February 7

Exodus 15:2-3 (NIV) 2The LORD is my strength and my song; he has become my salvation. He is my God, and I will praise him, my father's God, and I will exalt him. 3The LORD is a warrior; the LORD is his name.

The Israelites are now praising again. The enemy is washing up on the shores, and they are freed. But are they? They have escaped the land, but the system and ideas of Egypt are not yet out of them. The enemy army is dead, but the nation of Egypt will rise again and harass Israel. This is a perfect picture of us when we are delivered from sin. We are out of the world (positionally), but the Spirit of God will continue to get the world out of us through our experiences in life as we walk with Him (experientially).

They have learned that the LORD is their strength, though when they get to the border of the Promised Land, they will think they are not strong enough, completely forgetting this lesson. May the LORD help us remember that He is our strength!

He is our song! The joy that bubbles up in melodies of praise is the LORD. He is the song on my lips and in my heart. He is my joy, for He has become my salvation. Who is my salvation? Jesus! He has freed me from my enemy. He defeated death, hell, and the grave. That should always be our song and praise, as we exalt the One who has done for us what we could not do for ourselves.

The mightiest Warrior is with me. Why should I fear an enemy? If God is for me, who can be against me?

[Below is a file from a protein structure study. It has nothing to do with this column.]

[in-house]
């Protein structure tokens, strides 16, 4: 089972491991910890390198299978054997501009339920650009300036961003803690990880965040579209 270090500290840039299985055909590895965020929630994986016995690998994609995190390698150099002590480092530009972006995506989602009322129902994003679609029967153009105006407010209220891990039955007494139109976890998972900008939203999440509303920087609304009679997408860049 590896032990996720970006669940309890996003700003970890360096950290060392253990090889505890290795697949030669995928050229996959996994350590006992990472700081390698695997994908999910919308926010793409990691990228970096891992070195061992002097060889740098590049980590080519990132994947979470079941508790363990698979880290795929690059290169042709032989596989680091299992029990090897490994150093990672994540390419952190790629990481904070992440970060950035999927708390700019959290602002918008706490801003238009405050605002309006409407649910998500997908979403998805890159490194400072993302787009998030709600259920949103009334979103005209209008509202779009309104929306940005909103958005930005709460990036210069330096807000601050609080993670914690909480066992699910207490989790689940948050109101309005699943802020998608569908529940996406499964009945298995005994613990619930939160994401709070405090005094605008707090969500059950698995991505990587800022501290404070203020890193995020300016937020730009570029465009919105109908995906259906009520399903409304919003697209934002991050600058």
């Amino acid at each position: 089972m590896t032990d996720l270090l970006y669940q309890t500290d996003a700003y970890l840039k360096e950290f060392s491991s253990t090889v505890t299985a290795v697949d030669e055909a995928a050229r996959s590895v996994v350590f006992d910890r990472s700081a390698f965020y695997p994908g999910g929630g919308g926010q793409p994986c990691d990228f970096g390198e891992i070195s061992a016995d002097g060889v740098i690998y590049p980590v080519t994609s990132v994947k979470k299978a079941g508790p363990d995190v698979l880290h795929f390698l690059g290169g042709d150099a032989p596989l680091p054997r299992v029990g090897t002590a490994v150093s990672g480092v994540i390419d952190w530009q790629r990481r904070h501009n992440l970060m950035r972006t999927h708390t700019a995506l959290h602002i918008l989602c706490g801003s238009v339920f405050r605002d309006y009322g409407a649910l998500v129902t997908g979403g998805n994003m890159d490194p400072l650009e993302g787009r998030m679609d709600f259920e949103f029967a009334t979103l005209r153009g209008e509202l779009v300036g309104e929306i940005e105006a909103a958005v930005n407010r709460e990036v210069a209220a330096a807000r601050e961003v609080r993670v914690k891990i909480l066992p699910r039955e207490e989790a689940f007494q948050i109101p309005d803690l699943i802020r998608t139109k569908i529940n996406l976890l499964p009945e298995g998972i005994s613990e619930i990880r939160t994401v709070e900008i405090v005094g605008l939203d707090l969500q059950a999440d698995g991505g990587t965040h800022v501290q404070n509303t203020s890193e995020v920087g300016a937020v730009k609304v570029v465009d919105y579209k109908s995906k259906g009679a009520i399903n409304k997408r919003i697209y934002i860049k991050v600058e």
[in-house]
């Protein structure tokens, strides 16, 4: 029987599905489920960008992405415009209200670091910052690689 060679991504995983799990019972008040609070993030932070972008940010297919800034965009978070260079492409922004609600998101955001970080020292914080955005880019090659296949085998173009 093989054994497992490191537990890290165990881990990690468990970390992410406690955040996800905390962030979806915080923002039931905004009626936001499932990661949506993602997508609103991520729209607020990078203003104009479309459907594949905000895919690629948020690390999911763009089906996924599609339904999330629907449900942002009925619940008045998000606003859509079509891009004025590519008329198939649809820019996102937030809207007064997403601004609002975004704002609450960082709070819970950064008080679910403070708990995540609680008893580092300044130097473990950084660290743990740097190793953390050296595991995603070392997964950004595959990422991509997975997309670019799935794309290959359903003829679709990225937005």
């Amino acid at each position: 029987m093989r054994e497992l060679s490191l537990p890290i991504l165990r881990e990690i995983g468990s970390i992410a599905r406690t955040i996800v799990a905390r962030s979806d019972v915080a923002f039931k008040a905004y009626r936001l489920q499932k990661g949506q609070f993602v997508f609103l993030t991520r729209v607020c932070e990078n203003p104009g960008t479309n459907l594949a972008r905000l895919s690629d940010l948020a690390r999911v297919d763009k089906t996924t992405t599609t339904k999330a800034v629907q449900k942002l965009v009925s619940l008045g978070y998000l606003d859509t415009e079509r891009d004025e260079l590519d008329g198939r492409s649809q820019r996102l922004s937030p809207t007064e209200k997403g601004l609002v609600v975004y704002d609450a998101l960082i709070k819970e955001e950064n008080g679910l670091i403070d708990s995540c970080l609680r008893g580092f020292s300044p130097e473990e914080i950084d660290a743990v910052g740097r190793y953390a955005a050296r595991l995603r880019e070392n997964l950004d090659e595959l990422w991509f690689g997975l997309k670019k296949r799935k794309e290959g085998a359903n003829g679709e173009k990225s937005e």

Consider: Let the LORD be the song that rises up in you.

February 7

Matthew 6:19-21 (NIV) 19"Do not store up for yourselves treasures on earth, where moth and rust destroy, and where thieves break in and steal. 20But store up for yourselves treasures in heaven, where moth and rust do not destroy, and where thieves do not break in and steal. 21For where your treasure is, there your heart will be also.

It's not about now! The Man from heaven must have been amazed to see how earthly minded we are. The Sermon on the Mount addresses those things people conclude life is about. It reminds me of the old board game, Life. You amass fame, love, and wealth. The person with the highest total of these three wins the game. If you are low on love, just get more wealth. Jesus is trying to tell them that the real experience of life is about something else. Here on this earth, treasure comes and goes. If you are the wealthiest of men you may find yourself penniless by a governmental change. A turn in the financial markets may obliterate your fortune. Wealth here is certainly transitory at best. A hearse is never followed by a moving van. The Pharaohs tried that, and today their treasure sits in museums, a testimony to their folly.

What a mistake to live for only the present moment! Life is not only about the moment, but about bringing glory to God. Focusing on fame and fortune means your heart is set on the wrong world. It means your faith is all but nonexistent and your vision is set on the passing things of this world. On what is your heart set? What are you living for? What do you spend your time doing?

Jesus does not speak to condemn us, but to awaken us to our true condition. When we see our faith is so limited that we are living for this world, it is a call to turn our focus to the eternal. A new heart comes with new desire. At the same time, it is also true that a Spirit enlightened mind can direct our actions to change and thereby surrender the stubborn areas of our heart.

Consider: For what would your best friend say you are living?